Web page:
Maine, the largest of the six New England states, is filled with natural wonder and beauty. It has more than five thousand lakes and ponds, woodlands cover almost 90 percent of the state, and 2,500 miles of its Atlantic coastline twist from New Hampshire to Canada.

History of Maine

Maine, the largest of the six New England states, is filled with natural wonder and beauty. It has more than five thousand lakes and ponds, woodlands cover almost 90 percent of the state, and 2,500 miles of its Atlantic coastline twist from New Hampshire to Canada. The harsh, brutal winters have always made living there difficult, and the state remains relatively sparsely populated.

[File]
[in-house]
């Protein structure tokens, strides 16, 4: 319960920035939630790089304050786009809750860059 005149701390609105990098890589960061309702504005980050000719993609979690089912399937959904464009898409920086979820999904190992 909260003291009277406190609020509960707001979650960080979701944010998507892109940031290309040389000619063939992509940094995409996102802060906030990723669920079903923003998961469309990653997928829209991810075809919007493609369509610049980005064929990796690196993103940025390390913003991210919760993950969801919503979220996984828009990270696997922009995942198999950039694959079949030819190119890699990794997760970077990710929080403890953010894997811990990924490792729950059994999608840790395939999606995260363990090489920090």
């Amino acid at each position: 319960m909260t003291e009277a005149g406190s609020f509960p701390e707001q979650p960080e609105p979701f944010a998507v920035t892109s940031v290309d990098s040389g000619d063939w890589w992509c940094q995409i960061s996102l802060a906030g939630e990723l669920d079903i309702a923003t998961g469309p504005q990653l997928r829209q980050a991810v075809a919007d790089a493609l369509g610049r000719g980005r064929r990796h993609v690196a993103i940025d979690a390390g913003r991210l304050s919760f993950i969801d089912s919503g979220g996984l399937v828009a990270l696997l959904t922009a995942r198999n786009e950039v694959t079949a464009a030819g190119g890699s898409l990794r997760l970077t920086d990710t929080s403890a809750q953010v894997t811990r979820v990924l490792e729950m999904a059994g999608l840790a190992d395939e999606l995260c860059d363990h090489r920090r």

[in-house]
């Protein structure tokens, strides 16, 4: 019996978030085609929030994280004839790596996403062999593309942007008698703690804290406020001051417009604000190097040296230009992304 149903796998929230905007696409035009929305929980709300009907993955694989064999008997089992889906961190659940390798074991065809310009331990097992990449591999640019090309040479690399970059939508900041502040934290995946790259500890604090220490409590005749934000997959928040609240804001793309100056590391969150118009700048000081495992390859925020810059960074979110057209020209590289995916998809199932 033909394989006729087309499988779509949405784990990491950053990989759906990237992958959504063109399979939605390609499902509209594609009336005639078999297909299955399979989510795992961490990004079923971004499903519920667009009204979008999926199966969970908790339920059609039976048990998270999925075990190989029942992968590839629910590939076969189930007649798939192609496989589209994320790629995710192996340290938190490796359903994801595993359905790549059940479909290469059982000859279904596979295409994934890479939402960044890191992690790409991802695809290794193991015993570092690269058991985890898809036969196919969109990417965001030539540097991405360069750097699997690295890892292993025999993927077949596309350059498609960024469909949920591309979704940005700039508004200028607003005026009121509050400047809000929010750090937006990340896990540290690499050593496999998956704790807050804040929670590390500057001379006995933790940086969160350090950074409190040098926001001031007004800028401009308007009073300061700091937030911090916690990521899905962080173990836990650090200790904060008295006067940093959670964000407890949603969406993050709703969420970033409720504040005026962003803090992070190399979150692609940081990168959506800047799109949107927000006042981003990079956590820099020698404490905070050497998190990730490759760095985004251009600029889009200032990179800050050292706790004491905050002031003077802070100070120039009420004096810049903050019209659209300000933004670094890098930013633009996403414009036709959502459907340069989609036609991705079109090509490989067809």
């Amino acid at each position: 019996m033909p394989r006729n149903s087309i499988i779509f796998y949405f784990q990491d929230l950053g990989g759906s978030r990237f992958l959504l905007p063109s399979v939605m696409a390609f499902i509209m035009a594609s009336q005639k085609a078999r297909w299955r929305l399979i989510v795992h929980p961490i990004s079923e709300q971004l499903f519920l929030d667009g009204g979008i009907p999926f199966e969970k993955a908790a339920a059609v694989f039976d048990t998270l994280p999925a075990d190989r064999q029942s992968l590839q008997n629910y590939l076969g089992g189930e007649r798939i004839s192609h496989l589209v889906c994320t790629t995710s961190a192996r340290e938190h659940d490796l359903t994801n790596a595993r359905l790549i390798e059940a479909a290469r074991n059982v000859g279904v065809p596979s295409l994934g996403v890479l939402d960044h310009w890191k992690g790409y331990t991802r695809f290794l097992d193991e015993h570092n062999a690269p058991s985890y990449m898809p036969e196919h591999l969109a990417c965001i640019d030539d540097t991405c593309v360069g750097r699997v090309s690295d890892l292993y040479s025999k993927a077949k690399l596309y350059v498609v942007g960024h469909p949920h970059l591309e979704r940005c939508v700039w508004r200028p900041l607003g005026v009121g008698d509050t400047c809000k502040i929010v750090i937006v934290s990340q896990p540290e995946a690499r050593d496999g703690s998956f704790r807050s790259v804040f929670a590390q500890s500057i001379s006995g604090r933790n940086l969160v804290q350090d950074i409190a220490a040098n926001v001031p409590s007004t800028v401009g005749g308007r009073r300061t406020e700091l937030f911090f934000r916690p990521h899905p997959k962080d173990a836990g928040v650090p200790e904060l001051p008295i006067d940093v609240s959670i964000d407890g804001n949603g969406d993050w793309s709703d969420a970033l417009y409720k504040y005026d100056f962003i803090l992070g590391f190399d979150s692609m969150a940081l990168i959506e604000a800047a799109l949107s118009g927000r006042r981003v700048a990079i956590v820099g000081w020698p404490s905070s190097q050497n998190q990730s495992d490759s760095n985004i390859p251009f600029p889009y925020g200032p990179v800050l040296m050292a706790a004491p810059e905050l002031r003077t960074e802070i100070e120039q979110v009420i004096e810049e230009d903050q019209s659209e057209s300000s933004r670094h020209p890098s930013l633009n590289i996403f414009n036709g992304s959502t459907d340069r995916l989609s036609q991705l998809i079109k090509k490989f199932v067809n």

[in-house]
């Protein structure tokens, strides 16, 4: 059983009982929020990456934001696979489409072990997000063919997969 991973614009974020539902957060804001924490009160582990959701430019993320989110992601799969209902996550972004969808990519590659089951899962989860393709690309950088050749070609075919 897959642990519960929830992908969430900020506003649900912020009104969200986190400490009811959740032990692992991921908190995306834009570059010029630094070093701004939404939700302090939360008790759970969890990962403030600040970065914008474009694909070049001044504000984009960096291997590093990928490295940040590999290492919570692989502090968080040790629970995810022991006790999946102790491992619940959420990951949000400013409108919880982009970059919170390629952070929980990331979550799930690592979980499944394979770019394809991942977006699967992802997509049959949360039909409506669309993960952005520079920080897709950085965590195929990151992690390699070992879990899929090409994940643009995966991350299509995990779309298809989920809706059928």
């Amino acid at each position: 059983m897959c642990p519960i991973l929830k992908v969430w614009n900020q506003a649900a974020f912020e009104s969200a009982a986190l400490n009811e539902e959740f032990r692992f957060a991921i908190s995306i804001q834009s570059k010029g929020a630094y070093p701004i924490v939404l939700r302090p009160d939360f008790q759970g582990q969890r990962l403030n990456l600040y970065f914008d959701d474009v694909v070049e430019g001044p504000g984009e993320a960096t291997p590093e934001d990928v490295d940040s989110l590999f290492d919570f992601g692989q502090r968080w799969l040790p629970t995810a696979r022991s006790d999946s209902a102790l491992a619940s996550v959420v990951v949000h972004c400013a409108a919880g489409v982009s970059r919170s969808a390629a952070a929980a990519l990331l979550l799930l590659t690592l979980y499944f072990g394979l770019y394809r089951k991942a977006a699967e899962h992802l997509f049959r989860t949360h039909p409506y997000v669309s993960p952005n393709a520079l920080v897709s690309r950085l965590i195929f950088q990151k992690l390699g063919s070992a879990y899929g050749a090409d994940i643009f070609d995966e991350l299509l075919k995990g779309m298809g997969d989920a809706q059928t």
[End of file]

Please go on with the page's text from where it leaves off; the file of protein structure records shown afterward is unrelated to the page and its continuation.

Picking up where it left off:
As far as it is known, the first Native Americans to settle in the area were members of the Abenaki (people of the dawnland) tribe. They, and the tribes that followed them, were hunters and gatherers, living on fish, deer, moose, beavers, and bears. Like many Native Americans of New England, they lived in wigwams and were generally peaceful–until European settlers began to come.

Early Exploration and Settlement